was 10,915,119 In the week of January
7th.
CRACKER FACTORY TO
BE STARTED IN SEWARD
SEWARD. Nov. 2.?? Several local
business men here have announced
their Intention to establish a cracker
and biscuit fatory here in the near
future, and it is expected that the
now company will file Its articles of
Incorporation within the week at tho
office of the Secretary of Alaska in
Juneau.
LONDON NEW8PAPER MAN
FAVORS SMALLER CABINET
Lord Northcllffe, owner of the Lon
don Times, says in the Now York
World that tho present British cabi
net of 22 is unwieldy and the govern
ment should be by a small commit
I tee.
NAVY IS KEY
TO VICTORY
SAYS ASQUITH
LONDON, Nov. 2.?That Oreat Brit
aln's mighty navy still will bo the <le
termlnlnj- factor In tho world war and .
that England has confidence In liiti-;
mate victory was declared by Prem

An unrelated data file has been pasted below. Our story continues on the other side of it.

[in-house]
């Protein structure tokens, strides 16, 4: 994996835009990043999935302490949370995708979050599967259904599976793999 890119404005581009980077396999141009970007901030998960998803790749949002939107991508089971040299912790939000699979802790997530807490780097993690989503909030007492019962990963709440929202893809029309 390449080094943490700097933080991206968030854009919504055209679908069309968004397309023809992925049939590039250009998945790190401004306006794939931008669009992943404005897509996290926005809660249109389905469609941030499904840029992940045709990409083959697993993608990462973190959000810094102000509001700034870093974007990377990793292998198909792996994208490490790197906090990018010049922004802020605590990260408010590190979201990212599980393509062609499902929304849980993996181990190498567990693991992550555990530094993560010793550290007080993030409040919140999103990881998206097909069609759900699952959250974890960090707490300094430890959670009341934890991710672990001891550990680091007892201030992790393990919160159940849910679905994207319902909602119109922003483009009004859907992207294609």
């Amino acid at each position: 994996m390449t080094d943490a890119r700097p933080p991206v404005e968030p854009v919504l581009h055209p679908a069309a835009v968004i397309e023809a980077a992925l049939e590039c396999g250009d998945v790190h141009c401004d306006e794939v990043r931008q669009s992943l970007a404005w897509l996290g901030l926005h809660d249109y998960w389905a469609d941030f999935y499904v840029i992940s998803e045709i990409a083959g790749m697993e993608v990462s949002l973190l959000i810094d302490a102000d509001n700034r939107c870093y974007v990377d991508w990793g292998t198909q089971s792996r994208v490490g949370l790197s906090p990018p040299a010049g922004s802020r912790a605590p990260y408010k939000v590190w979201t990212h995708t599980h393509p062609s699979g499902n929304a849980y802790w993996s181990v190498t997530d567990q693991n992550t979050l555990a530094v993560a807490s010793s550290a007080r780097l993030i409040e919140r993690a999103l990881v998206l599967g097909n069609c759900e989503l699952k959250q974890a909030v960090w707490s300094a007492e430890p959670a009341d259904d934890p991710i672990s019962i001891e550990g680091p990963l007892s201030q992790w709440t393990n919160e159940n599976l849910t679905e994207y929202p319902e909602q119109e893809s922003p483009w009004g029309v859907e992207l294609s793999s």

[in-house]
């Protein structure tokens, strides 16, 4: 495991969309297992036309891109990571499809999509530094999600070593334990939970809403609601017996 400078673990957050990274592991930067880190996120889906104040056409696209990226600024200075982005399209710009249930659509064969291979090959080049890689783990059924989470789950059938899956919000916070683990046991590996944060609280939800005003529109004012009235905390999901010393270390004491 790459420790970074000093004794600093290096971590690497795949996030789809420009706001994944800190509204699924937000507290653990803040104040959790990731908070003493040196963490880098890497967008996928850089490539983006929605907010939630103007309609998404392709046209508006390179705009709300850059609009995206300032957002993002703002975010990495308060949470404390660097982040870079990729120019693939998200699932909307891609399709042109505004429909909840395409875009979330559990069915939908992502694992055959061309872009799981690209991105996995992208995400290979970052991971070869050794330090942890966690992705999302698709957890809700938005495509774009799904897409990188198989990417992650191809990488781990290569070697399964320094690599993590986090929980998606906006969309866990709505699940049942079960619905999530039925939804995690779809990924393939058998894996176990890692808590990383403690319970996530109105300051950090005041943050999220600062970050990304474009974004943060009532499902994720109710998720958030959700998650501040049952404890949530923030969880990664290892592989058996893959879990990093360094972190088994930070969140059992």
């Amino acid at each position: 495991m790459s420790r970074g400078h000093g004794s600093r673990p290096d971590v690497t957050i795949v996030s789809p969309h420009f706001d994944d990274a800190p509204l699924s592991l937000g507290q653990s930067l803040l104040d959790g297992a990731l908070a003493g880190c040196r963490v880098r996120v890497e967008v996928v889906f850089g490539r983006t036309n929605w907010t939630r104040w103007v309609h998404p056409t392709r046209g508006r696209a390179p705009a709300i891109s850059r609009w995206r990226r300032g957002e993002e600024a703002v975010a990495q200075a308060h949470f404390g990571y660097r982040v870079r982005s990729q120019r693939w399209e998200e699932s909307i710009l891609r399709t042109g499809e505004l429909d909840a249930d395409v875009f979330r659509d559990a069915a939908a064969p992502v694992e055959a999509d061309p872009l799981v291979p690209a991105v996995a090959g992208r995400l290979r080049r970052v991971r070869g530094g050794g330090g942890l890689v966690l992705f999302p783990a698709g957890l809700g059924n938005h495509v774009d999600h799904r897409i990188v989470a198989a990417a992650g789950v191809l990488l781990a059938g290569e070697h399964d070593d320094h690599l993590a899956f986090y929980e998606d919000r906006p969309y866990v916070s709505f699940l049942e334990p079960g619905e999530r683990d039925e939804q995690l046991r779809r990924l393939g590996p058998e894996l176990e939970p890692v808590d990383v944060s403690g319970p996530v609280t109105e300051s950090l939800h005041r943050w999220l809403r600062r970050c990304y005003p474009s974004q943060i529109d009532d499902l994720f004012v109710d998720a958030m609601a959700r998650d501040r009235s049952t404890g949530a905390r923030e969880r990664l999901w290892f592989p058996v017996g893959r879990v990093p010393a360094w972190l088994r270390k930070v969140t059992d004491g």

ier Asqulth In the House of Commons j<
today, where he spoke before galler- <
les packed to suffocation. The pre- 1
mler admitted that the position of the 1
empire was serious, stating that the I
money drain was the heaviest In con- <
turies. He hinted that England soon <
?tay seek another loan In the United '
States. ?
Said tho prime minister: "We are ''
not apprehensive about the Easternj
theatre of the war. We feel sure of
our ability and that of the itusslans to '
roll back the tide of the German in- '
vaslon. As to the Dardanelles, I may I
say that the government assumes full 1
responsibility for that enterprise." 1
Among tho points that Asqulth made J
were these: '
1. British losses in France and ?
Flanders up to the end of October !
wero but 377,000 men. <
2. Since the beginning of the war
the admiralty had transported 2.600.
000 troops with losses of life of less a
than one-tenth of one per cent, and 1
in addition to this the navy has safe- 1
guarded the transportation of 330,000 <
sick and wounded men, 3,500,000 tons
of stores and munitions and of 800,-11
000 horses. c
The German fleet, the premier said, <
was "locked up in the Baltic and did <
not dare to show its face." Continu- j
ing, the premier said that after flf
teen months of war the entire mili
tary and naval resources of Germany
"had been reduced to sporadic ef
forts by a few submarines."
In the western thcotrc Mr. Asqulth;
declared the Germans had not gained i t